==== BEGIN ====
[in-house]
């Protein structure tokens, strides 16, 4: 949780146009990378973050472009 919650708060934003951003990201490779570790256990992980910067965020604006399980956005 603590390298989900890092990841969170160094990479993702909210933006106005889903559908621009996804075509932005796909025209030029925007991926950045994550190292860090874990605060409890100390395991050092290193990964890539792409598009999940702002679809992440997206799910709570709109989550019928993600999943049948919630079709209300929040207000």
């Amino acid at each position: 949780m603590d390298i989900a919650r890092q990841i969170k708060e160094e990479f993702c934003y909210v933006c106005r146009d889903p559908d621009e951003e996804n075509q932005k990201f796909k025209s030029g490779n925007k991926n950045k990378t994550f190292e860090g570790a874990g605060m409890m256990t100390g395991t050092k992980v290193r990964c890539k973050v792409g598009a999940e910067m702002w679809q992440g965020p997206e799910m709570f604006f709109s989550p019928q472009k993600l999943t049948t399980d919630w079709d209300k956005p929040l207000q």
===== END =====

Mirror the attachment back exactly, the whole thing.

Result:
[in-house]
């Protein structure tokens, strides 16, 4: 949780146009990378973050472009 919650708060934003951003990201490779570790256990992980910067965020604006399980956005 603590390298989900890092990841969170160094990479993702909210933006106005889903559908621009996804075509932005796909025209030029925007991926950045994550190292860090874990605060409890100390395991050092290193990964890539792409598009999940702002679809992440997206799910709570709109989550019928993600999943049948919630079709209300929040207000």
């Amino acid at each position: 949780m603590d390298i989900a919650r890092q990841i969170k708060e160094e990479f993702c934003y909210v933006c106005r146009d889903p559908d621009e951003e996804n075509q932005k990201f796909k025209s030029g490779n925007k991926n950045k990378t994550f190292e860090g570790a874990g605060m409890m256990t100390g395991t050092k992980v290193r990964c890539k973050v792409g598009a999940e910067m702002w679809q992440g965020p997206e799910m709570f604006f709109s989550p019928q472009k993600l999943t049948t399980d919630w079709d209300k956005p929040l207000q």